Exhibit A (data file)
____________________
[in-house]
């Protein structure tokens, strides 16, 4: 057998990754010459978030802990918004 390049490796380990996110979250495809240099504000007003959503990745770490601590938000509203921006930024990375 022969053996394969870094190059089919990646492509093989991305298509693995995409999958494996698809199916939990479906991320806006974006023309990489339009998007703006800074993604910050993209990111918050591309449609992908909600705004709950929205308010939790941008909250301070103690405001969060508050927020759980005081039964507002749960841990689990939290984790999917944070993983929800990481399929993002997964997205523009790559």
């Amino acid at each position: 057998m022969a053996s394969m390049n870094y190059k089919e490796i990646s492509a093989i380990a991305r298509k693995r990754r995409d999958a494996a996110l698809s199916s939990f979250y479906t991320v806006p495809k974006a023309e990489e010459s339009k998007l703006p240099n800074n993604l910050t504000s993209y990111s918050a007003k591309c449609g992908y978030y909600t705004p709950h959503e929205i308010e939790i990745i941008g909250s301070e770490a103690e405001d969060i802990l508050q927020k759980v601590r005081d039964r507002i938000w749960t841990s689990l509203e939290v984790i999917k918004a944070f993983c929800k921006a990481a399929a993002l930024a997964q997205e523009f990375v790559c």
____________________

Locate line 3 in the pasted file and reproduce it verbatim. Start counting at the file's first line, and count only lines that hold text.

């Amino acid at each position: 057998m022969a053996s394969m390049n870094y190059k089919e490796i990646s492509a093989i380990a991305r298509k693995r990754r995409d999958a494996a996110l698809s199916s939990f979250y479906t991320v806006p495809k974006a023309e990489e010459s339009k998007l703006p240099n800074n993604l910050t504000s993209y990111s918050a007003k591309c449609g992908y978030y909600t705004p709950h959503e929205i308010e939790i990745i941008g909250s301070e770490a103690e405001d969060i802990l508050q927020k759980v601590r005081d039964r507002i938000w749960t841990s689990l509203e939290v984790i999917k918004a944070f993983c929800k921006a990481a399929a993002l930024a997964q997205e523009f990375v790559c």